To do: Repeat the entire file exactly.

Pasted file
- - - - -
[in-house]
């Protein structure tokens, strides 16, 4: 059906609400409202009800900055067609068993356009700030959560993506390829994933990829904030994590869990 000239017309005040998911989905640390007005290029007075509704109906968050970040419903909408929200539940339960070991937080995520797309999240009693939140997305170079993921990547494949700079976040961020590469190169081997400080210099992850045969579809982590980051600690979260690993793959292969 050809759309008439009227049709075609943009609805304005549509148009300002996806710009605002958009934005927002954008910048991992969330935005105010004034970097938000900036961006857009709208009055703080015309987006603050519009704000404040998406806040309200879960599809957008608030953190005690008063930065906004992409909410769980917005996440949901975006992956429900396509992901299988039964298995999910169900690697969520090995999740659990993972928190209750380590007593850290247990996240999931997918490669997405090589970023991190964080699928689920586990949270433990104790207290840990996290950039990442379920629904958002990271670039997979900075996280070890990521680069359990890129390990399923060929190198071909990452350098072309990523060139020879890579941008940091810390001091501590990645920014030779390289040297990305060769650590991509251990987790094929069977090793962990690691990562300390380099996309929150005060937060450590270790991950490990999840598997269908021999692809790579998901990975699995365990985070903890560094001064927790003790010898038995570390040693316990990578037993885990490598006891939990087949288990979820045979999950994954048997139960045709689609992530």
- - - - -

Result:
[in-house]
């Protein structure tokens, strides 16, 4: 059906609400409202009800900055067609068993356009700030959560993506390829994933990829904030994590869990 000239017309005040998911989905640390007005290029007075509704109906968050970040419903909408929200539940339960070991937080995520797309999240009693939140997305170079993921990547494949700079976040961020590469190169081997400080210099992850045969579809982590980051600690979260690993793959292969 050809759309008439009227049709075609943009609805304005549509148009300002996806710009605002958009934005927002954008910048991992969330935005105010004034970097938000900036961006857009709208009055703080015309987006603050519009704000404040998406806040309200879960599809957008608030953190005690008063930065906004992409909410769980917005996440949901975006992956429900396509992901299988039964298995999910169900690697969520090995999740659990993972928190209750380590007593850290247990996240999931997918490669997405090589970023991190964080699928689920586990949270433990104790207290840990996290950039990442379920629904958002990271670039997979900075996280070890990521680069359990890129390990399923060929190198071909990452350098072309990523060139020879890579941008940091810390001091501590990645920014030779390289040297990305060769650590991509251990987790094929069977090793962990690691990562300390380099996309929150005060937060450590270790991950490990999840598997269908021999692809790579998901990975699995365990985070903890560094001064927790003790010898038995570390040693316990990578037993885990490598006891939990087949288990979820045979999950994954048997139960045709689609992530």